In 1852, in accordance with the Superintending Constables Act 1850, Robert Hitchman of the Metropolitan Police was appointed Superintending Constable of the Bullingdon Petty Sessional Division and as such superintended the petty constables at Thame. He resided at Wheatley and provided his own horse and light cart for conveying prisoners. He was also Inspector of Weights and Measures. (fn. 92)
Since 1787 Thame had been without a lock-up, (fn. 93) and after 1835 the refractory ward at the workhouse had sometimes been used for detaining prisoners, but the guardians forbade this in 1841. (fn. 94) However, in 1854 a police station was built at Thame on the present site by Giles Holland, the local builder, at a total cost of £654, shared equally by Oxfordshire and Buckinghamshire. The Superintending Constable was paid a salary of £10 a year with free residence and freedom from taxes, the two counties again sharing the cost. (fn. 95)
In 1857 Oxfordshire adopted the County Police Act and Thame was included in the 'A' Division, comprising Headquarters, Bullingdon, Henley, and Watlington. (fn. 96) One piece of evidence given to the Select Committee investigating the need for that Act asserted that the Thame petty constables drove vagrants over the border into Buckinghamshire to get rid of them. (fn. 97)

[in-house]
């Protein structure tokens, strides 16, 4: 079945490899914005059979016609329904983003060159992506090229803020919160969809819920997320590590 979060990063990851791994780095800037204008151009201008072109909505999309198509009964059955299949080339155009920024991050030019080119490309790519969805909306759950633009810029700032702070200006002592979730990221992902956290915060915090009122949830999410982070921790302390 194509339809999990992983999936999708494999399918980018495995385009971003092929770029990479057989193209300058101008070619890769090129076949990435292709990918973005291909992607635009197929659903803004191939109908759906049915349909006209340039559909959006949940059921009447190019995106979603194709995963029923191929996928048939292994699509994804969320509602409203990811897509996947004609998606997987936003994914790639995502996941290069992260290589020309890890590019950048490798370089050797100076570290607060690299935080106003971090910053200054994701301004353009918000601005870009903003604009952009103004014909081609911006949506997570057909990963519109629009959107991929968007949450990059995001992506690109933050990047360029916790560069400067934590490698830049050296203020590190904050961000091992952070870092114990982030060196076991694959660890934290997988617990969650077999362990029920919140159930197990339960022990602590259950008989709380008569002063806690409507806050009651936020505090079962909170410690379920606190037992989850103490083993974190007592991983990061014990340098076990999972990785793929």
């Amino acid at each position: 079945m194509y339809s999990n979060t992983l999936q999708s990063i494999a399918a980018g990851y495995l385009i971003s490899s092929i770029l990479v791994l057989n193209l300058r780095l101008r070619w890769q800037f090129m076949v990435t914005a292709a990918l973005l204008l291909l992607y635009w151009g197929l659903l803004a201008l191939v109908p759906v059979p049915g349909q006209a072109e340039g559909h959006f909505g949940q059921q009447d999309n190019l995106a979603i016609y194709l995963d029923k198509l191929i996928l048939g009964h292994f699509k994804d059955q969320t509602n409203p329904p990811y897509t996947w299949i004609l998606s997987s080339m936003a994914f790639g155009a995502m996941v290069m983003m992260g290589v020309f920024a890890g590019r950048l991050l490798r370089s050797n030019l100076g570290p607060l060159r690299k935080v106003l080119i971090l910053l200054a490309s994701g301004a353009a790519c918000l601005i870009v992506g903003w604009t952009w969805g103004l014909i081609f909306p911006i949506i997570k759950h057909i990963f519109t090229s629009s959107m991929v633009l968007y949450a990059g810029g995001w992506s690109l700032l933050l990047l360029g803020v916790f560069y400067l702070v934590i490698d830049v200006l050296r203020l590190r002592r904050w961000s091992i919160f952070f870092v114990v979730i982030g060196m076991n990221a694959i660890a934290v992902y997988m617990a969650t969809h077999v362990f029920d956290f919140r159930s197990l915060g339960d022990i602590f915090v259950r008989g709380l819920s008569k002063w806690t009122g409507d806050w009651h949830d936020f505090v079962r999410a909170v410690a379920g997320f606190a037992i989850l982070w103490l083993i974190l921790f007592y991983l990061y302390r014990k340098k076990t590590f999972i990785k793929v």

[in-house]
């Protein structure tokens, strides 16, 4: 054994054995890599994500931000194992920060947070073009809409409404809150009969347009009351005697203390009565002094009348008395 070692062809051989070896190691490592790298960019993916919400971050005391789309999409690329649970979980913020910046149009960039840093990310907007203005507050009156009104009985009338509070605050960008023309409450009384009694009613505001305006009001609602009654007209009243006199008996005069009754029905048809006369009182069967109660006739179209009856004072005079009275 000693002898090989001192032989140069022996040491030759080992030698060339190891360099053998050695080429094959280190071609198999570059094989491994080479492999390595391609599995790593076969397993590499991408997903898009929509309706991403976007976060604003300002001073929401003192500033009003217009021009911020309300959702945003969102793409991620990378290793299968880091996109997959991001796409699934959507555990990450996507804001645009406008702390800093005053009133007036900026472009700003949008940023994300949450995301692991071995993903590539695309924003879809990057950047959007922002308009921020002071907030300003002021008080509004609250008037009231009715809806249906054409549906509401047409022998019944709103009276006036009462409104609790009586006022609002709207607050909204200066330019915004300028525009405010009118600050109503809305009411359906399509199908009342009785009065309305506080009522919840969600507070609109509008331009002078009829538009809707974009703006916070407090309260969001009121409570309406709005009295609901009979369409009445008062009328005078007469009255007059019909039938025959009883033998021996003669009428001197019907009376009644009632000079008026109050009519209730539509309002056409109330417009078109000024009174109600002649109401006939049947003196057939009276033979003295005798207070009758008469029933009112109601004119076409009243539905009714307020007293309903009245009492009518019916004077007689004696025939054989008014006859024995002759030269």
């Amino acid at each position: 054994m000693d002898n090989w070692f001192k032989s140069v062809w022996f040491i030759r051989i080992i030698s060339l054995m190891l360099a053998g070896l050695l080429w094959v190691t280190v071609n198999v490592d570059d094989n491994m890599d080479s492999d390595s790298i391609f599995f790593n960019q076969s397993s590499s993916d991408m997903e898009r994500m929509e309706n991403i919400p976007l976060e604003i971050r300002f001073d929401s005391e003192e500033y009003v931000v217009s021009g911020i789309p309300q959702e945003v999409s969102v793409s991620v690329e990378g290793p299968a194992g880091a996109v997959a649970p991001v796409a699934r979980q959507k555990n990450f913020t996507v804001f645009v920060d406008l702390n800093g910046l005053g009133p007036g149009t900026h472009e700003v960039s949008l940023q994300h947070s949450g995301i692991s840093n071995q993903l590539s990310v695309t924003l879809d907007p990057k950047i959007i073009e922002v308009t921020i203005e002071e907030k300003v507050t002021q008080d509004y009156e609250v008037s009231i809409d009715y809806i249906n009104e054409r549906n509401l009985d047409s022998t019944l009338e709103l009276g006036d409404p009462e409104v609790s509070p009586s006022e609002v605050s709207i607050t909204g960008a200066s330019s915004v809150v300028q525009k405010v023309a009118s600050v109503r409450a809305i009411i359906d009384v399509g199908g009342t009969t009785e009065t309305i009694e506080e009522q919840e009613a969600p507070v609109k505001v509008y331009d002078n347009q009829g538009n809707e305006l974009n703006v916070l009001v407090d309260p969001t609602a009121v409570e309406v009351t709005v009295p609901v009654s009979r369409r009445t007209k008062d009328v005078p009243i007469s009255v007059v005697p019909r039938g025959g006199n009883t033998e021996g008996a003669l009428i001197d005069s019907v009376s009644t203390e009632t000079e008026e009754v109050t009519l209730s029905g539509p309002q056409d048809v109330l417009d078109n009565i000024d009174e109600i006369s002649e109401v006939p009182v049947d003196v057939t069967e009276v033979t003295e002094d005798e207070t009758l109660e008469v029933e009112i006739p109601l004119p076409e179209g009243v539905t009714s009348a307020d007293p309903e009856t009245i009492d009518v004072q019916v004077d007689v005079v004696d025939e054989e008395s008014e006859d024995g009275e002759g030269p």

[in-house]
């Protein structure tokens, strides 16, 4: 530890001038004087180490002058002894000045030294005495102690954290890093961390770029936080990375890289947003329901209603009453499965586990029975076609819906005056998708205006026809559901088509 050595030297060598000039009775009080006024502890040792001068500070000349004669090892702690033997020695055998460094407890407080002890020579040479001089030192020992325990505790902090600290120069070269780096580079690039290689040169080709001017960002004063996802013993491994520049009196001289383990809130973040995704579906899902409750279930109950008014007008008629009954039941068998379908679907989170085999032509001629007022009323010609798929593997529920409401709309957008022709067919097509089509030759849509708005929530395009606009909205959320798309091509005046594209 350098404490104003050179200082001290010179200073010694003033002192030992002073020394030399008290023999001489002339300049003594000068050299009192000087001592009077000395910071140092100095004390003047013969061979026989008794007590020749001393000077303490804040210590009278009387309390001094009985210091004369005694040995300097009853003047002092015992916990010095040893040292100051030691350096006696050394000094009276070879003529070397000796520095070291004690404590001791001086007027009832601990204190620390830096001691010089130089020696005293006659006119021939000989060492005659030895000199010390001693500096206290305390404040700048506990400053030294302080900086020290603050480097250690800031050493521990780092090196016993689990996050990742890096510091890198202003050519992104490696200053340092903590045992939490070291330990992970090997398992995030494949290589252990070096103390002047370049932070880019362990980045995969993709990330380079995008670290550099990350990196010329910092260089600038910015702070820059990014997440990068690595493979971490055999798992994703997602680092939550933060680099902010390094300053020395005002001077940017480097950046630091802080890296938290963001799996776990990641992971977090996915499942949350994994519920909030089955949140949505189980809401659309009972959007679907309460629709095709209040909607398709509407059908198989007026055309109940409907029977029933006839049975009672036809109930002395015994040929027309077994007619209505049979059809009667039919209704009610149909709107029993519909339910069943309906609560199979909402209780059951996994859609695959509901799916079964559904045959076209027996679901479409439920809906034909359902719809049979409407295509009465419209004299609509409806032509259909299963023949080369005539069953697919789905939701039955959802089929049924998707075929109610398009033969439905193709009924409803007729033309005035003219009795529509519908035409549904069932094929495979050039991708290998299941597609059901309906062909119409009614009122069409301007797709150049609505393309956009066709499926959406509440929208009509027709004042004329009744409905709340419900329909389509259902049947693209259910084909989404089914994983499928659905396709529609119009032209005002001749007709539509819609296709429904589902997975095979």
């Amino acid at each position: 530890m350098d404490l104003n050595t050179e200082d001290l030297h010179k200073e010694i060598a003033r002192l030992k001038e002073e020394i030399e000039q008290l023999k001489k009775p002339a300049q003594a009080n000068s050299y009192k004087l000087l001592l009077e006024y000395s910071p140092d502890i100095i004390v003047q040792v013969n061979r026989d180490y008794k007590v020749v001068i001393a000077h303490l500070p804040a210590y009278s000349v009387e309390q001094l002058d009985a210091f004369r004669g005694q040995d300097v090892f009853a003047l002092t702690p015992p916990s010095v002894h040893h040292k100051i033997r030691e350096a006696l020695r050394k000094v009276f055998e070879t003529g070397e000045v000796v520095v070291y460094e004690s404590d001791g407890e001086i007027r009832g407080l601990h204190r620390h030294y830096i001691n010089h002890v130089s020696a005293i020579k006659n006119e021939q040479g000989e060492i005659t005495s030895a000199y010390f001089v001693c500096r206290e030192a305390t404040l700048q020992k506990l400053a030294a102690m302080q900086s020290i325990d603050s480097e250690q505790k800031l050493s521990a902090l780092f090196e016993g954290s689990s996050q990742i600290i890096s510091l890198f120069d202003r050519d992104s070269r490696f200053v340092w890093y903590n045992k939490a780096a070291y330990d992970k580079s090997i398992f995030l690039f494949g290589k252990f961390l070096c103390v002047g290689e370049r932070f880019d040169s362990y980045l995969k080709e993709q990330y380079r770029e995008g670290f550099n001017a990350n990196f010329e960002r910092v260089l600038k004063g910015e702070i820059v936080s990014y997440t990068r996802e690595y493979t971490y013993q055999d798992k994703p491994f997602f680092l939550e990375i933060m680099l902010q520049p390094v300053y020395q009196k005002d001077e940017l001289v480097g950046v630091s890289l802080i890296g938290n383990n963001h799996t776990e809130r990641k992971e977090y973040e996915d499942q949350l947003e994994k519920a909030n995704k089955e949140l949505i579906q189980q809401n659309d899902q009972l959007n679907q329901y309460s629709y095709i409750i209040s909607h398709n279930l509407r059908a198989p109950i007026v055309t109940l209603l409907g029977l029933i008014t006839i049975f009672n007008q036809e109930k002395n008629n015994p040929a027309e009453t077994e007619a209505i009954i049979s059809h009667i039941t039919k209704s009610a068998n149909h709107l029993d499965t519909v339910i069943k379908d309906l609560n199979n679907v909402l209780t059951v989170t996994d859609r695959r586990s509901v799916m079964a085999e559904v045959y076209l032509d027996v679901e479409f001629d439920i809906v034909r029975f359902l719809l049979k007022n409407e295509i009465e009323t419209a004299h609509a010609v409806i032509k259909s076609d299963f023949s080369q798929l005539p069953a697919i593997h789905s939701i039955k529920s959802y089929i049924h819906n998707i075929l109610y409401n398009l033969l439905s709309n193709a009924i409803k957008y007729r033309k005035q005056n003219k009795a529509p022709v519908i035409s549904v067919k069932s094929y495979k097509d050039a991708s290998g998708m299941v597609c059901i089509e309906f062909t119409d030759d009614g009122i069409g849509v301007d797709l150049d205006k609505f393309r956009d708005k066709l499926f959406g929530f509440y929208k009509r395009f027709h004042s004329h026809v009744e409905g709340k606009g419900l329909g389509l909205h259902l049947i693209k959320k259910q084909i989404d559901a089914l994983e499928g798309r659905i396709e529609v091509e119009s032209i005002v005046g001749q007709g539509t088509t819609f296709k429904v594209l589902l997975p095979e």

Not until 1859, however, was it resolved that the Chief Constable of Oxfordshire should arrange with the Chief Constable of Buckinghamshire that the keeper of the lock-up at Thame be superseded by one of the Oxfordshire police. (fn. 98) In 1865 the Buckinghamshire moiety of the lock-up house or branch police station at Thame was purchased by Oxfordshire for £200. In 1869 the establishment was one sergeant and three men. In 1959 it was one inspector and three men. (fn. 99)
After the County Court Act (1846) Thame became the head of a County Court district. Sittings were sometimes monthly, sometimes bi-monthly, being held in the Spread Eagle Assembly room until 1861 when the present County Court was built. (fn. 100)
Thame has all along been in the Petty Sessional Division of Bullingdon and today (1959) Petty Sessions are held at the County Hall, Oxford on alternate Thursdays and at Thame County Court on the second and last Tuesday in every month. (fn. 101)